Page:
A special community mourns

March 2, 2018   ·   0 Comments

By Mike Pickford

Well, it’s been one heck of a week for Dufferin County. We found ourselves plastered all over major news outlets across the province as tragedy struck, when little Kaden Young slipped from his mother’s fingers into the icy depths of the Grand River last Wednesday.

Usually, I love my job. Being a relative newbie to the journalism world, recently celebrating my fifth anniversary in the industry, there haven’t been too many occasions when I’ve had to report truly horrible news. Heartbreaking news. The sort of news that makes the hair on the back of your neck stand on edge.

But, alas, that has been the situation all of us in the media here in Dufferin County have found ourselves in this week. When word first filtered through that a boy had gone into the river, there was a sense of optimism that he would be recovered alive. That was certainly the feeling last week when, on press day, we did what we could to find out as much as we could to get it in the newspaper. By the time our paper was released on Thursday morning, that optimism had faded. The search had turned into a body recovery.

I’m not ashamed to say I shed a tear or two when realization hit early that morning that Kaden was lost. I’m not usually an emotional person, but something hit home here. Sure, we’re all familiar with death and the emptiness it can bring, but this was different. For something so tragic to happen to such a young, innocent boy… It’s difficult to find the words. And while it wasn’t nice making the drive out to Grand Valley these past few days, and it certainly wasn’t nice confirming details of what exactly happened with police officials, the one thing that has perked me up is watching the unbelievable response of people across Dufferin County.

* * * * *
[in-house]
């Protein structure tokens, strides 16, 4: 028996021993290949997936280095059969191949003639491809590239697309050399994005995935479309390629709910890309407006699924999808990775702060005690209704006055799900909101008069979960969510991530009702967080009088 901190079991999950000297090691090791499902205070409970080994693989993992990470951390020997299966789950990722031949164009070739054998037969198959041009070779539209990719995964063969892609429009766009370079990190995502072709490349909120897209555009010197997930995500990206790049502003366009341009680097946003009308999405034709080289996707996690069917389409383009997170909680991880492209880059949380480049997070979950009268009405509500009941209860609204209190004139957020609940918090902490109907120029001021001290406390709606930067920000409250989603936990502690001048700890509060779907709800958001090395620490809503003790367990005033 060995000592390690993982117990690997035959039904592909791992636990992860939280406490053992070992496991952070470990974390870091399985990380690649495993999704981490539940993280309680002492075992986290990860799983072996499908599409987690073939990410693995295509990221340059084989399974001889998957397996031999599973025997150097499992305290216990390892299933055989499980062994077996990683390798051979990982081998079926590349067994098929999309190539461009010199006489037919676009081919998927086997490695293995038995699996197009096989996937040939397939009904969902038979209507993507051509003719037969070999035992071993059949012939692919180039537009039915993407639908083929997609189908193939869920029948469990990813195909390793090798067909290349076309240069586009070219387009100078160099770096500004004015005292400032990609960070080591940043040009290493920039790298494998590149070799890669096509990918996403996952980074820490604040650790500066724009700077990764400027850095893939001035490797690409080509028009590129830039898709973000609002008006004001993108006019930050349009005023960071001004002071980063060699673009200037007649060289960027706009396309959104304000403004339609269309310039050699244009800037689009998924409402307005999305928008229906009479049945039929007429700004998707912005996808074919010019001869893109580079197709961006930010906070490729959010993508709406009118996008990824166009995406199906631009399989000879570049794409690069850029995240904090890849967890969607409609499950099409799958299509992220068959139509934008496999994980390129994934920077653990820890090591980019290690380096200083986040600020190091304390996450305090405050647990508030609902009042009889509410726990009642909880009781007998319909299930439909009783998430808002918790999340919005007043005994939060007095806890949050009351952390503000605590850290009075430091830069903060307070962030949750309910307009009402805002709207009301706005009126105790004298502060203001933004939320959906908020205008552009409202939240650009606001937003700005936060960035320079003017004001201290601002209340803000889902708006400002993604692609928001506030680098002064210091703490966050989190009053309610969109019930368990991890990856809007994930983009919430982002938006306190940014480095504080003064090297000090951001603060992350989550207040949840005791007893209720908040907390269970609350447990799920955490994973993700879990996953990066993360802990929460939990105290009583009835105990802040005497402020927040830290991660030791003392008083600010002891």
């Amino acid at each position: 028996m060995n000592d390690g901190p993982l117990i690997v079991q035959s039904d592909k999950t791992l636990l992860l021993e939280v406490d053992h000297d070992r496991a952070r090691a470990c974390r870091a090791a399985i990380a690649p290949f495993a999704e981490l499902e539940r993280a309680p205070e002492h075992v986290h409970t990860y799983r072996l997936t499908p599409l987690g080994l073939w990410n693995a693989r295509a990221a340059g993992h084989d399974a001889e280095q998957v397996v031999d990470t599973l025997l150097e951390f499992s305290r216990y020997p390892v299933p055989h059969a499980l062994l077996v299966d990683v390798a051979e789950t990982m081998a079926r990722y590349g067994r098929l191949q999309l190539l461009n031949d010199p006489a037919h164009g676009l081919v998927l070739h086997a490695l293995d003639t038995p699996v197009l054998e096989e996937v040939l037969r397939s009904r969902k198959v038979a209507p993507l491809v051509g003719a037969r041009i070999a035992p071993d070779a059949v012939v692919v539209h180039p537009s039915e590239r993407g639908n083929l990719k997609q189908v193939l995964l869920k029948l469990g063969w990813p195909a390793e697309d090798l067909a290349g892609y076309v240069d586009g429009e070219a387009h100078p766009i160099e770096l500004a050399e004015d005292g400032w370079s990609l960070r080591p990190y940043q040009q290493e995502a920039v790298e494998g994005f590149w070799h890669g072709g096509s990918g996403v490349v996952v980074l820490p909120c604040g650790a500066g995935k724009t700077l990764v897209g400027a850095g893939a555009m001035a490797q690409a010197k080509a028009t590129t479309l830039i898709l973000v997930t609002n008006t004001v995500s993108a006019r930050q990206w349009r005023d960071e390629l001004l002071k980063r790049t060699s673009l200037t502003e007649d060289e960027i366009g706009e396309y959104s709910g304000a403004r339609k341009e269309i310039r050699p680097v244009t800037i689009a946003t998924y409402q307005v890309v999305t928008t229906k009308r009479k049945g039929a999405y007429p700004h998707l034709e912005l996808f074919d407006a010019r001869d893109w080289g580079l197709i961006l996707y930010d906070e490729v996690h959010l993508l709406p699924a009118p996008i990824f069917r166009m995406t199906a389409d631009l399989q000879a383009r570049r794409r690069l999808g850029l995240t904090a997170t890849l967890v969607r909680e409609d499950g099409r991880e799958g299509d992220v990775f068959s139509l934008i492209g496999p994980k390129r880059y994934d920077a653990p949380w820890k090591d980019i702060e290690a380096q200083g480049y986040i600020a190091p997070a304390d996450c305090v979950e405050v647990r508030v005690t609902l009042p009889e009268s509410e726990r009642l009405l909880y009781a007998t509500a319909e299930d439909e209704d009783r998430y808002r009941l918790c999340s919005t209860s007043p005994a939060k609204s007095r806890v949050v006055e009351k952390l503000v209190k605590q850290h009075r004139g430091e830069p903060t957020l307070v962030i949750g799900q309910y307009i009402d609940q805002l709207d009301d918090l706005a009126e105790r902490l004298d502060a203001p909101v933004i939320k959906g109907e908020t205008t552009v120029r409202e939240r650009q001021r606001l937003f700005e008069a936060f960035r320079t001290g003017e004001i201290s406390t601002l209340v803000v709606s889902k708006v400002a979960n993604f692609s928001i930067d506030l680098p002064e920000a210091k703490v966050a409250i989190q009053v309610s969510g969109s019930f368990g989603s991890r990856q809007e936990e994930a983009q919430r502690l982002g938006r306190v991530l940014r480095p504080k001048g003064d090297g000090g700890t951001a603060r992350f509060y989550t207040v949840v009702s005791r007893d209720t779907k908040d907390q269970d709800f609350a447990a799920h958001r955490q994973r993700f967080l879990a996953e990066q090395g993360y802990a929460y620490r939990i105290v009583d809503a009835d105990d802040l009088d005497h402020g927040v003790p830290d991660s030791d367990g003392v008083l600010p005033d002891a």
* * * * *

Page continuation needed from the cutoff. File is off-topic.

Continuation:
If there’s anything that exhibits the strength of a community, it is the way its residents react when tragedy strikes. By the time I got out to Grand Valley on Thursday, there were already clusters of people joining police in combing the banks of the roaring river. There were people out in the cold offering coffee and other refreshments to those who had been searching. A candlelight vigil had been organized, where members of the community came together for Kaden.

While I wasn’t there that evening, I’ve spoken to many residents who were. Hundreds of people braved the wintery conditions to show their support for a mourning family, and to will a young boy back home. It certainly isn’t for a want of trying, either from the extensive police response or massive community effort, that Kaden has yet to be found.

After watching the reaction of this community, witnessing the posts on social media and counting the sheer number of bodies out onsite whenever I’ve stopped by, it gives me great pride to say I live and work in Dufferin County. Hundreds of people have gone above and beyond in an attempt to bring closure to this heartbreaking ordeal.

While there has been the odd mindless post or comment here and there, the togetherness exhibited over the past seven days has reaffirmed my belief in the importance of community.

While the hurt and the trauma stemming from Kaden’s loss will undoubtedly linger on for years to come, the community can be proud of the way it has rallied and stepped up to the plate over the past week.

I was told upon moving here that Dufferin County, and Orangeville in particular, is a special community. I can now, very easily, see why.

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